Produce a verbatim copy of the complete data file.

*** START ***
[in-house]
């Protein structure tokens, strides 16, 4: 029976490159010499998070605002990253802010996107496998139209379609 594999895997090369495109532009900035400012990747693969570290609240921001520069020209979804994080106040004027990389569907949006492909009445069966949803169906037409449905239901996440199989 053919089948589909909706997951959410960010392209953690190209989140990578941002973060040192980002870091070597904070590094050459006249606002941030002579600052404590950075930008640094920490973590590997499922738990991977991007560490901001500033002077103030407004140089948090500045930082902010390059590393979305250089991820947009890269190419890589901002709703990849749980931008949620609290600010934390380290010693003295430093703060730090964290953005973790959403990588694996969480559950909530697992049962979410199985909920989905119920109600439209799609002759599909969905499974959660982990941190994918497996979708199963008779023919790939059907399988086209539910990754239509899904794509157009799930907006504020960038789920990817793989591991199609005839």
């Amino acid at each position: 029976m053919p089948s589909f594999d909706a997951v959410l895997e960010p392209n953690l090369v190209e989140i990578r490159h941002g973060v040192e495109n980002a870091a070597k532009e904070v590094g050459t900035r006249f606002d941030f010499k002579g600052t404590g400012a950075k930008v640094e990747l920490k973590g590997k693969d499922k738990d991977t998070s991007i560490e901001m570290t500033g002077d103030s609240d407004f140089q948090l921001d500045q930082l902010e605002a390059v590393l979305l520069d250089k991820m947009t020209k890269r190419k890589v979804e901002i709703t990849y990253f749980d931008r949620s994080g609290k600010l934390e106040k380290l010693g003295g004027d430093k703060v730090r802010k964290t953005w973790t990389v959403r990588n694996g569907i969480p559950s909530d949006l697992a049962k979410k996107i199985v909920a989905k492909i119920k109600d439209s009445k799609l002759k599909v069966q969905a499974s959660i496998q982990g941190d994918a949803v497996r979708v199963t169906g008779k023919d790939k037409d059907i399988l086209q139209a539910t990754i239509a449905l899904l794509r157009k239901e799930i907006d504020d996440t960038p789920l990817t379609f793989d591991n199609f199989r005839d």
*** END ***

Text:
[in-house]
């Protein structure tokens, strides 16, 4: 029976490159010499998070605002990253802010996107496998139209379609 594999895997090369495109532009900035400012990747693969570290609240921001520069020209979804994080106040004027990389569907949006492909009445069966949803169906037409449905239901996440199989 053919089948589909909706997951959410960010392209953690190209989140990578941002973060040192980002870091070597904070590094050459006249606002941030002579600052404590950075930008640094920490973590590997499922738990991977991007560490901001500033002077103030407004140089948090500045930082902010390059590393979305250089991820947009890269190419890589901002709703990849749980931008949620609290600010934390380290010693003295430093703060730090964290953005973790959403990588694996969480559950909530697992049962979410199985909920989905119920109600439209799609002759599909969905499974959660982990941190994918497996979708199963008779023919790939059907399988086209539910990754239509899904794509157009799930907006504020960038789920990817793989591991199609005839």
């Amino acid at each position: 029976m053919p089948s589909f594999d909706a997951v959410l895997e960010p392209n953690l090369v190209e989140i990578r490159h941002g973060v040192e495109n980002a870091a070597k532009e904070v590094g050459t900035r006249f606002d941030f010499k002579g600052t404590g400012a950075k930008v640094e990747l920490k973590g590997k693969d499922k738990d991977t998070s991007i560490e901001m570290t500033g002077d103030s609240d407004f140089q948090l921001d500045q930082l902010e605002a390059v590393l979305l520069d250089k991820m947009t020209k890269r190419k890589v979804e901002i709703t990849y990253f749980d931008r949620s994080g609290k600010l934390e106040k380290l010693g003295g004027d430093k703060v730090r802010k964290t953005w973790t990389v959403r990588n694996g569907i969480p559950s909530d949006l697992a049962k979410k996107i199985v909920a989905k492909i119920k109600d439209s009445k799609l002759k599909v069966q969905a499974s959660i496998q982990g941190d994918a949803v497996r979708v199963t169906g008779k023919d790939k037409d059907i399988l086209q139209a539910t990754i239509a449905l899904l794509r157009k239901e799930i907006d504020d996440t960038p789920l990817t379609f793989d591991n199609f199989r005839d």